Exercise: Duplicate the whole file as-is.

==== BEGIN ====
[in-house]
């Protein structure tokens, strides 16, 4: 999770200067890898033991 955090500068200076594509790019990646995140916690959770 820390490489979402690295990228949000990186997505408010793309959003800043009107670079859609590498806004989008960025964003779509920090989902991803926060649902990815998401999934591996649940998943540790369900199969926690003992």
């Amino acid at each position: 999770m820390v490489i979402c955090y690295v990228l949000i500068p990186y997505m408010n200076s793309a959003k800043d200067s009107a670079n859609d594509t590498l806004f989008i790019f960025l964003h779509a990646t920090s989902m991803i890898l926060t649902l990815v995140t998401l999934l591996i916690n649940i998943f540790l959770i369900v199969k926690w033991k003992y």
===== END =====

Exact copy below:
[in-house]
């Protein structure tokens, strides 16, 4: 999770200067890898033991 955090500068200076594509790019990646995140916690959770 820390490489979402690295990228949000990186997505408010793309959003800043009107670079859609590498806004989008960025964003779509920090989902991803926060649902990815998401999934591996649940998943540790369900199969926690003992």
């Amino acid at each position: 999770m820390v490489i979402c955090y690295v990228l949000i500068p990186y997505m408010n200076s793309a959003k800043d200067s009107a670079n859609d594509t590498l806004f989008i790019f960025l964003h779509a990646t920090s989902m991803i890898l926060t649902l990815v995140t998401l999934l591996i916690n649940i998943f540790l959770i369900v199969k926690w033991k003992y």